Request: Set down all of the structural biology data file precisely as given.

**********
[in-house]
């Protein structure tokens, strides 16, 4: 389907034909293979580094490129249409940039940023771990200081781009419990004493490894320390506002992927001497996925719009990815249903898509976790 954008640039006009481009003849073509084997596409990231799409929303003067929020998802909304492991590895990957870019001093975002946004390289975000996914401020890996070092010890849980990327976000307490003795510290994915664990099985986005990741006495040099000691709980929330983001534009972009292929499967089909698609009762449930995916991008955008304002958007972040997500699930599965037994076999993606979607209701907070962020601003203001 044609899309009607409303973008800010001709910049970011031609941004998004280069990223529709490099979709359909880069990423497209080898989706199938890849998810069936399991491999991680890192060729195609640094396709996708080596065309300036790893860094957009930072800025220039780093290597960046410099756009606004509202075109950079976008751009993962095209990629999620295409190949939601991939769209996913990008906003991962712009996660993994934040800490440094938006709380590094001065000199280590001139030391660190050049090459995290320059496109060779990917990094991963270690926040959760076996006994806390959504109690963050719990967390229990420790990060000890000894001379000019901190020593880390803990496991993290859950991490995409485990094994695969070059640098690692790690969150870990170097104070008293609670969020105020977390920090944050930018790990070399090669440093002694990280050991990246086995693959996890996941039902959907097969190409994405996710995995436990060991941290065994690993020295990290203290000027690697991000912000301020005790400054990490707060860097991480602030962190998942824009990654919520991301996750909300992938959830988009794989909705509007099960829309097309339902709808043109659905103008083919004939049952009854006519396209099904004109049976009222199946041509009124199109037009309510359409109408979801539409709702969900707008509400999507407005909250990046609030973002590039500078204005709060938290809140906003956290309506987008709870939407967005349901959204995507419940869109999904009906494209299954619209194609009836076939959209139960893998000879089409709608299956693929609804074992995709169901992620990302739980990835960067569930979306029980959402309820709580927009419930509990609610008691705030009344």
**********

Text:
[in-house]
């Protein structure tokens, strides 16, 4: 389907034909293979580094490129249409940039940023771990200081781009419990004493490894320390506002992927001497996925719009990815249903898509976790 954008640039006009481009003849073509084997596409990231799409929303003067929020998802909304492991590895990957870019001093975002946004390289975000996914401020890996070092010890849980990327976000307490003795510290994915664990099985986005990741006495040099000691709980929330983001534009972009292929499967089909698609009762449930995916991008955008304002958007972040997500699930599965037994076999993606979607209701907070962020601003203001 044609899309009607409303973008800010001709910049970011031609941004998004280069990223529709490099979709359909880069990423497209080898989706199938890849998810069936399991491999991680890192060729195609640094396709996708080596065309300036790893860094957009930072800025220039780093290597960046410099756009606004509202075109950079976008751009993962095209990629999620295409190949939601991939769209996913990008906003991962712009996660993994934040800490440094938006709380590094001065000199280590001139030391660190050049090459995290320059496109060779990917990094991963270690926040959760076996006994806390959504109690963050719990967390229990420790990060000890000894001379000019901190020593880390803990496991993290859950991490995409485990094994695969070059640098690692790690969150870990170097104070008293609670969020105020977390920090944050930018790990070399090669440093002694990280050991990246086995693959996890996941039902959907097969190409994405996710995995436990060991941290065994690993020295990290203290000027690697991000912000301020005790400054990490707060860097991480602030962190998942824009990654919520991301996750909300992938959830988009794989909705509007099960829309097309339902709808043109659905103008083919004939049952009854006519396209099904004109049976009222199946041509009124199109037009309510359409109408979801539409709702969900707008509400999507407005909250990046609030973002590039500078204005709060938290809140906003956290309506987008709870939407967005349901959204995507419940869109999904009906494209299954619209194609009836076939959209139960893998000879089409709608299956693929609804074992995709169901992620990302739980990835960067569930979306029980959402309820709580927009419930509990609610008691705030009344």